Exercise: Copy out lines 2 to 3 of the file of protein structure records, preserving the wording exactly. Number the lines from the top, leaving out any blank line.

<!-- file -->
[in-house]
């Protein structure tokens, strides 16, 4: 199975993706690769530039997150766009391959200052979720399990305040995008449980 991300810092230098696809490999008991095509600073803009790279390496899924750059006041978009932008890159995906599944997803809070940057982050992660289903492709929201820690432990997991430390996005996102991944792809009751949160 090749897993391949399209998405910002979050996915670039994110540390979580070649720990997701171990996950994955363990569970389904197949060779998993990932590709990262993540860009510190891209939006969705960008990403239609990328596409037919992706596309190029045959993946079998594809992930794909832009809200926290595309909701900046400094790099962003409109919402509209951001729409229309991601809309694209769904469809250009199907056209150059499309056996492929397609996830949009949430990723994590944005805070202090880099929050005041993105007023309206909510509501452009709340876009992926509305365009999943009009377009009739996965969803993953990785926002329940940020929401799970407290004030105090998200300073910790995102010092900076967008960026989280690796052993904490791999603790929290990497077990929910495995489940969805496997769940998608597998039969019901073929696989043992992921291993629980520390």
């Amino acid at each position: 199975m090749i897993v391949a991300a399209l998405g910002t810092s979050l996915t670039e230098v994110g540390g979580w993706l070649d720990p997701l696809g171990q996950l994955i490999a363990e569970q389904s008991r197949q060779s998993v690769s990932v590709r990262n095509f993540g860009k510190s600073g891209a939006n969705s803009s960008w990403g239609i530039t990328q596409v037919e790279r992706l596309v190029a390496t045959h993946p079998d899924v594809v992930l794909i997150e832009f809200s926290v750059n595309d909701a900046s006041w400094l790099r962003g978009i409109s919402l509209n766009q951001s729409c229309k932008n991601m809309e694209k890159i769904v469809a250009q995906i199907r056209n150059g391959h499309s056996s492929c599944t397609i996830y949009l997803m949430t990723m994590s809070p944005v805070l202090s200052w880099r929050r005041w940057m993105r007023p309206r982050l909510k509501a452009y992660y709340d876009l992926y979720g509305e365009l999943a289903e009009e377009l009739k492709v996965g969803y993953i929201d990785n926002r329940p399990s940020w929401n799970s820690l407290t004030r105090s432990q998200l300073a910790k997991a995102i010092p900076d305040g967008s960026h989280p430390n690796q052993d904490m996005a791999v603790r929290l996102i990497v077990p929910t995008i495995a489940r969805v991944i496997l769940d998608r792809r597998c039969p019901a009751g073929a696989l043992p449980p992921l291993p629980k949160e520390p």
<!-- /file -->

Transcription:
């Protein structure tokens, strides 16, 4: 199975993706690769530039997150766009391959200052979720399990305040995008449980 991300810092230098696809490999008991095509600073803009790279390496899924750059006041978009932008890159995906599944997803809070940057982050992660289903492709929201820690432990997991430390996005996102991944792809009751949160 090749897993391949399209998405910002979050996915670039994110540390979580070649720990997701171990996950994955363990569970389904197949060779998993990932590709990262993540860009510190891209939006969705960008990403239609990328596409037919992706596309190029045959993946079998594809992930794909832009809200926290595309909701900046400094790099962003409109919402509209951001729409229309991601809309694209769904469809250009199907056209150059499309056996492929397609996830949009949430990723994590944005805070202090880099929050005041993105007023309206909510509501452009709340876009992926509305365009999943009009377009009739996965969803993953990785926002329940940020929401799970407290004030105090998200300073910790995102010092900076967008960026989280690796052993904490791999603790929290990497077990929910495995489940969805496997769940998608597998039969019901073929696989043992992921291993629980520390």
């Amino acid at each position: 199975m090749i897993v391949a991300a399209l998405g910002t810092s979050l996915t670039e230098v994110g540390g979580w993706l070649d720990p997701l696809g171990q996950l994955i490999a363990e569970q389904s008991r197949q060779s998993v690769s990932v590709r990262n095509f993540g860009k510190s600073g891209a939006n969705s803009s960008w990403g239609i530039t990328q596409v037919e790279r992706l596309v190029a390496t045959h993946p079998d899924v594809v992930l794909i997150e832009f809200s926290v750059n595309d909701a900046s006041w400094l790099r962003g978009i409109s919402l509209n766009q951001s729409c229309k932008n991601m809309e694209k890159i769904v469809a250009q995906i199907r056209n150059g391959h499309s056996s492929c599944t397609i996830y949009l997803m949430t990723m994590s809070p944005v805070l202090s200052w880099r929050r005041w940057m993105r007023p309206r982050l909510k509501a452009y992660y709340d876009l992926y979720g509305e365009l999943a289903e009009e377009l009739k492709v996965g969803y993953i929201d990785n926002r329940p399990s940020w929401n799970s820690l407290t004030r105090s432990q998200l300073a910790k997991a995102i010092p900076d305040g967008s960026h989280p430390n690796q052993d904490m996005a791999v603790r929290l996102i990497v077990p929910t995008i495995a489940r969805v991944i496997l769940d998608r792809r597998c039969p019901a009751g073929a696989l043992p449980p992921l291993p629980k949160e520390p």